Earlier today, as the world waited in suspense to see if a nuclear agreement between Iran and the P5+1 would emerge from the talks in Vienna, I testified before the House Committee on Foreign Affairs on what a nuclear deal with Iran could mean for a Middle East engulfed by chaos, sectarian tensions, and civil war. It is by no means certain whether the negotiators will be able to overcome the remaining obstacles and reach a final deal, but even if they do, we simply do not know how they will handle critical issues such as the lifting of sanctions, the access rights of inspectors, and the process of reapplying sanctions in the event that Iran is caught cheating.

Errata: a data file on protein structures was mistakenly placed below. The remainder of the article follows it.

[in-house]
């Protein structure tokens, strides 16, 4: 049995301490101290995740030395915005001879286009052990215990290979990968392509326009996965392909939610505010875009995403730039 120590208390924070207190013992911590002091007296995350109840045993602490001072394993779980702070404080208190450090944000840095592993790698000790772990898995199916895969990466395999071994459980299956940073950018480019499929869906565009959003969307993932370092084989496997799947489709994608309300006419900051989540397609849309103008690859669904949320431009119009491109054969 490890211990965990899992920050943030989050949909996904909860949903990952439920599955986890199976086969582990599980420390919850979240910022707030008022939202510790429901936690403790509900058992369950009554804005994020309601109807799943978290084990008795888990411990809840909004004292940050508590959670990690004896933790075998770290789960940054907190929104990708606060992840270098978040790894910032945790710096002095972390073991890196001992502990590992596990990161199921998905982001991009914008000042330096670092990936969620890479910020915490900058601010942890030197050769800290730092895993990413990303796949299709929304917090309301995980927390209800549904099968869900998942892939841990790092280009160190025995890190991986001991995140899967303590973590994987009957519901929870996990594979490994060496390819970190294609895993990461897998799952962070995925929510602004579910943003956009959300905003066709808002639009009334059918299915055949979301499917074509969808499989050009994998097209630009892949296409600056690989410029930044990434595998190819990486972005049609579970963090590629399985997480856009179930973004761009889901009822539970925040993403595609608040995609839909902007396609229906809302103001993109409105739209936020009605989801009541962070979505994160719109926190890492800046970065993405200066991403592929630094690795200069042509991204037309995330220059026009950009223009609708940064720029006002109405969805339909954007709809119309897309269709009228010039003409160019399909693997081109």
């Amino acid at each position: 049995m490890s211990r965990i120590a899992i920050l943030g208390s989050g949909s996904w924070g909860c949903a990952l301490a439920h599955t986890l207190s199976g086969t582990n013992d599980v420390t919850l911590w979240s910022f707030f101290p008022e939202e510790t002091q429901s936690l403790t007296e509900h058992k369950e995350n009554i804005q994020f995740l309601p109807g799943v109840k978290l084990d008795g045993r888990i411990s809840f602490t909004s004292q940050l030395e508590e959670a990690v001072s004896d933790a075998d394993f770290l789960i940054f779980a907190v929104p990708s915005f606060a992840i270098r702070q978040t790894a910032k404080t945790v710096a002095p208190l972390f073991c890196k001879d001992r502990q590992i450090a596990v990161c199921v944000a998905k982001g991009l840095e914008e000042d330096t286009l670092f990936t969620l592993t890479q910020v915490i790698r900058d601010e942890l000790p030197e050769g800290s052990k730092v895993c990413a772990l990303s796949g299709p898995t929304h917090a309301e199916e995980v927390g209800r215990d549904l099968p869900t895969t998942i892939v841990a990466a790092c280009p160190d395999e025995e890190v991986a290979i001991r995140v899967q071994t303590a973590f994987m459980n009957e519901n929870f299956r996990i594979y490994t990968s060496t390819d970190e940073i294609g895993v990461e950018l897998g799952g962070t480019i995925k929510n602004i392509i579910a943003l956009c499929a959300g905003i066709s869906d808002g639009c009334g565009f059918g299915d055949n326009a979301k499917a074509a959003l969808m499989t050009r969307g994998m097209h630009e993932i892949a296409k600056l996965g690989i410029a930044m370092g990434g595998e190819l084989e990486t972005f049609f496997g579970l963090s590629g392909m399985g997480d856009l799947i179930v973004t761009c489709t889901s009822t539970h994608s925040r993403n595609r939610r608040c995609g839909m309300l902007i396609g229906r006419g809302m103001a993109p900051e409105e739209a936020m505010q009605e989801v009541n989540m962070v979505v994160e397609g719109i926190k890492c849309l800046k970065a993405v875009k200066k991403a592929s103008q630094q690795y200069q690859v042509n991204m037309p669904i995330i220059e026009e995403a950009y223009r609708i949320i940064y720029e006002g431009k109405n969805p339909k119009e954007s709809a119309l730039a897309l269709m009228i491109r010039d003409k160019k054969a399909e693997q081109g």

This naturally makes me very wary of commenting on the advantages or disadvantages of a deal where so many key uncertainties remain. But what I can (and did) comment on is whether a nuclear deal with Iran is likely to lead to greater stability or greater instability in the Middle East and thus whether it will ultimately benefit or undermine American national security.
Watch the testimony:
Part I: Opening statements
Part II: Witnesses
Read my prepared testimony in full here.
For all of us who care about preventing an Iranian nuclear bomb, what’s the best way to keep preventing that? [The JCPOA is] not perfect, but it’s something. These conventions are never based on the premise that all the parties are telling the truth, it’s about enforcement mechanisms. No arms control agreement is based in trust.